This is another article found in the depths of our archives about Client Server architecture. It contrasts the Fat Client implementation of MAS 90 with the Thin Client of MAS 200. This white paper was written to help our clients understand the difference between Sage MAS 90 and Sage MAS 200.
Here is the original article written by our founder, Phil Martin.
Hold on, this may get a bit technical...
Most Local Area Networks or LANs run as file servers, meaning they operate as a shared remote disk drive for client workstations. These networks are optimal for document based processing such as word-processing and spreadsheet applications because they provide a dedicated processor for working with large amounts of data in memory and share the infrequent access to disk drives. Transaction based systems, such as accounting applications, are the opposite. They process a single transaction at a time requiring little memory and processor resources and spend most of their time moving data between memory and the disk drives. For example, processing a sales order is not much more than extending the quantity by the price but records from many files - the Customer Master, Terms Code, Salesman, and Inventory files, to name a few - must be read and written over the network. Not the same as reading a document, moving lots of data around for a few minutes, then writing it back. So, for transaction based applications, forget about performance on a File Server LAN. The dedicated processor and abundant memory are wasted and the slowest link, the remote disk access, is overworked.
And what about reliability? While the programs do reside on the File Server host, they must be downloaded and actually execute on the workstation. Because moving data in memory is so much faster than accessing the disk drive, the workstation hoards as much data from the server's disk files as possible in large blocks of memory called buffers. As data is needed, the computer first reads a segment of the disk file into a buffer and then uses the memory based version for the program's subsequent access to that portion of the file. Consequently, during a program's execution, data in the buffers get "out of sync" with their disk file counterparts. If no unused buffers are available, the oldest used buffer is written back to the disk file and it becomes available for reuse. Individual buffers usually hold only a fraction of a complete file. Therefore, the disk files being updated by a program become "corrupted" with these partial write backs until the program ends and all of the remaining buffers are written back to the disk. While the program is running, the disk files are vulnerable. If the network connection is dropped or the workstation is restarted, data being held in the buffers is lost and can never be written back to "resync" the disk files. Database Server applications using products such as SQL Server overcome the "dirty buffer" problem by keeping the data file access on the server. This improves reliability but doesn't do so much for performance because the programs are still downloaded and all of the application's data records, not just the portion required for the user's screen display, are read and written over the network to be processed at the workstation.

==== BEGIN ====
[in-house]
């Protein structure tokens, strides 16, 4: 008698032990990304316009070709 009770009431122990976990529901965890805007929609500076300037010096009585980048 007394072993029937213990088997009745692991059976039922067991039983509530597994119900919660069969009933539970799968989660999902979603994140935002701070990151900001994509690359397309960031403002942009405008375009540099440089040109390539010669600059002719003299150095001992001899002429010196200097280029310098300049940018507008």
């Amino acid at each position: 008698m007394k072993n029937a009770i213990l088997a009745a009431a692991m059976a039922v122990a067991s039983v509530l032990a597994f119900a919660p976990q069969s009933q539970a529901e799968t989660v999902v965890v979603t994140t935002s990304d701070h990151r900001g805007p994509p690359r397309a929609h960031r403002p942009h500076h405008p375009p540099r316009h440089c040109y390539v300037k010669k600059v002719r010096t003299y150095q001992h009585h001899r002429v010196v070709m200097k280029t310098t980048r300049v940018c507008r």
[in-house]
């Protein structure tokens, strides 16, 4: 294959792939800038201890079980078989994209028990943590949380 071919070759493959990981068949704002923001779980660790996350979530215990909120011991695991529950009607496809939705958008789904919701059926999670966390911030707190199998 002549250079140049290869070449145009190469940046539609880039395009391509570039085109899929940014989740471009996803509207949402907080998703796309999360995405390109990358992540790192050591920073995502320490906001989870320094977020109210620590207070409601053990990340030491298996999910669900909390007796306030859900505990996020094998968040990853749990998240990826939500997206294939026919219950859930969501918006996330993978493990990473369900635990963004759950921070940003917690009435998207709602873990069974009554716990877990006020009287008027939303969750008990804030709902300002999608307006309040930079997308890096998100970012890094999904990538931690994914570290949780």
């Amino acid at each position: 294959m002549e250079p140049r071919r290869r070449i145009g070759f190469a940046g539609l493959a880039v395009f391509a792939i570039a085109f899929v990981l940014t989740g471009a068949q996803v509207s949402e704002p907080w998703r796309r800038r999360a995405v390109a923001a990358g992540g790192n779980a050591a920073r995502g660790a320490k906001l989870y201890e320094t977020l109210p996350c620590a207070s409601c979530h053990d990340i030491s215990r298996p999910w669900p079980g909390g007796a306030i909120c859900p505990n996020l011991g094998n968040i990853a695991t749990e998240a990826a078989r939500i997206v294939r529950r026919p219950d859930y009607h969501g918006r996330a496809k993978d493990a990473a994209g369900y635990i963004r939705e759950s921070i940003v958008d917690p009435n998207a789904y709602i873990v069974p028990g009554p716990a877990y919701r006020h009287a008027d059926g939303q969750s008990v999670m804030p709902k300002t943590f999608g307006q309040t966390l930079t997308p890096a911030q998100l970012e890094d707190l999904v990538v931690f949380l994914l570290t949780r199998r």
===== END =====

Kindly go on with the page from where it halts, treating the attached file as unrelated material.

The Application Server environment of MAS 200 is similar to the internet. Everything is on the host except the user interface. No programs are downloaded and no application data files are opened on the user's workstation.; But unlike the internet, there is no delay for graphical images to be downloaded for display. In fact, MAS 200 actually runs on the server in character mode. The thin-client "browser" running in Windows on the workstation receives a text command from the host with the specifications for each Windows "object" to be drawn on the workstation's display followed by the text designated for the data fields on the displayed form. Also, to minimize network traffic, static MAS 200 components such as the Help text files are kept on the workstation in a local "cache". Remote users really benefit from MAS 200 because they can make a TCP/IP connection either over the Internet or by dial-up directly to the server. It is not necessary to connect through products such as Microsoft Terminal Server or pcANYWHERE. These methods remotely control software running locally by extending the display and keyboard functions over the connection. They must duplicate the bit-map of the application's screen image on the remote computer. Even over high-speed lines, there can often be a tedious wait for the screen to display.
The Client/Server implementation of MAS 200 embodies a "Unix" style architecture. Applications run on the server and have direct, high-speed access to data on a local drive or from a SQL database server. They communicate with an intelligent client at the workstation that locally implements the Windows interface. Consequently, performance benchmarks on updates may be over 10 times that of a comparable LAN implementation. There is no processing delay to download the program over the network to the workstation and there is no overhead to read and write large data buffers across the network. Data is buffered at the server and only display data is sent to the workstation. The vulnerability of the database to corruption by stranded data on the workstation is eliminated.